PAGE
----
Kilcullen, Co. Kildare, Ireland
My hand was cold and purple when I withdrew it from between the bars of the cot. For six hours I had opened and closed my eyes, reluctantly falling into a restless, jumpy sleep while my fingertips rested on her, noting the rise and fall of her ribcage. During the night, when nothing moved except the flickering lights on the monitors, or the nurse doing her hourly checks, I did not move my hand once from the warm body. I believed nothing could possibly stop that rhythm of breaths once my hand was across her heart, instilling calm, reminding her I was here. I had gone beyond exhausted at this stage, my body struggling to cope with the fact it had been rushed from pregnancy seven weeks too early just five days ago.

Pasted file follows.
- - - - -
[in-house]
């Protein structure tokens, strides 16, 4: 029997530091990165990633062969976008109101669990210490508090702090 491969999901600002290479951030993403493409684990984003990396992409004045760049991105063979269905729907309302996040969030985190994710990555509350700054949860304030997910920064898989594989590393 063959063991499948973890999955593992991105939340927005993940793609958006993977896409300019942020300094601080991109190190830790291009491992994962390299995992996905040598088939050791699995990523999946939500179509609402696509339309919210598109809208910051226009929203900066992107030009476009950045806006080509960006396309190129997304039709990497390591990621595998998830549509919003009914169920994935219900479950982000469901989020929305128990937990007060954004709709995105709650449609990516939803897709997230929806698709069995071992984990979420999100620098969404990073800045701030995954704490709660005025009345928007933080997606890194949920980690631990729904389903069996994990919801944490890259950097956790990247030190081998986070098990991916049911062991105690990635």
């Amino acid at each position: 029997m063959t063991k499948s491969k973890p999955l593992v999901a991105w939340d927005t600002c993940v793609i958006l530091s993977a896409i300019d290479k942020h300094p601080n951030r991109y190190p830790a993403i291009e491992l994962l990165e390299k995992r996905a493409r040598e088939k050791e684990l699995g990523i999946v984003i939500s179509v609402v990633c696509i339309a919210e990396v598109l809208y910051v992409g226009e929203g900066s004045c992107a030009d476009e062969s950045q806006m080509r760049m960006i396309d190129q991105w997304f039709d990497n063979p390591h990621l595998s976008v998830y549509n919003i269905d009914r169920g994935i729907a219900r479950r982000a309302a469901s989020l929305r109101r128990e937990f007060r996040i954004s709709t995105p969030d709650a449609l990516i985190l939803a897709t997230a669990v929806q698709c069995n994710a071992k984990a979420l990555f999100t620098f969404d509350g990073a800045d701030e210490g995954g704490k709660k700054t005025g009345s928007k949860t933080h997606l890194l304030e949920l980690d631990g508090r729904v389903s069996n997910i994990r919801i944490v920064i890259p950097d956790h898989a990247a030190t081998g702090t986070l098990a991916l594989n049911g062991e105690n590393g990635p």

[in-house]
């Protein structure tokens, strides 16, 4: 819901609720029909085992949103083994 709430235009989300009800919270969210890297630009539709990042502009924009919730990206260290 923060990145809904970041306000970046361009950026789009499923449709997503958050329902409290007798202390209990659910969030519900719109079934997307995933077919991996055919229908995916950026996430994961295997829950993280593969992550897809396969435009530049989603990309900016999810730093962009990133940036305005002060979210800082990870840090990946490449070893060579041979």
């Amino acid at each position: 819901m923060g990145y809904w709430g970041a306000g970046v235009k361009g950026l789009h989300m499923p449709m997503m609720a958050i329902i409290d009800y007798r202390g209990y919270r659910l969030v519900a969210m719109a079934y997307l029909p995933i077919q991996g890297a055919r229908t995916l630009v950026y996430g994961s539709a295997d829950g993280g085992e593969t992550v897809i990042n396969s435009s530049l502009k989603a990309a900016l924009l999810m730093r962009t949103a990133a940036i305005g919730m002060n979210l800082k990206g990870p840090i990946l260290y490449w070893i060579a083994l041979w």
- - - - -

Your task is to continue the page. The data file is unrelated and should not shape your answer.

Outside the Special Care Baby Unit, life was going on as normal for other people. Nurses arrived, there was a shift change, the cleaners came and went. Other parents arrived; we nodded at each other, each face looking as haunted and hollow as mine. There was a special language we used and we had learnt it very quickly. ‘Day by day’, ‘Doing well,’ ‘Stable- thank God.’
Placing our trust in technology, the equipment our babies were connected to, the collective knowledge of medical learning. It was only in a quieter moment, when I readjusted the cotton bandage that protected her transparent eyelids, that terror gripped me. If science failed, all that remained was hope.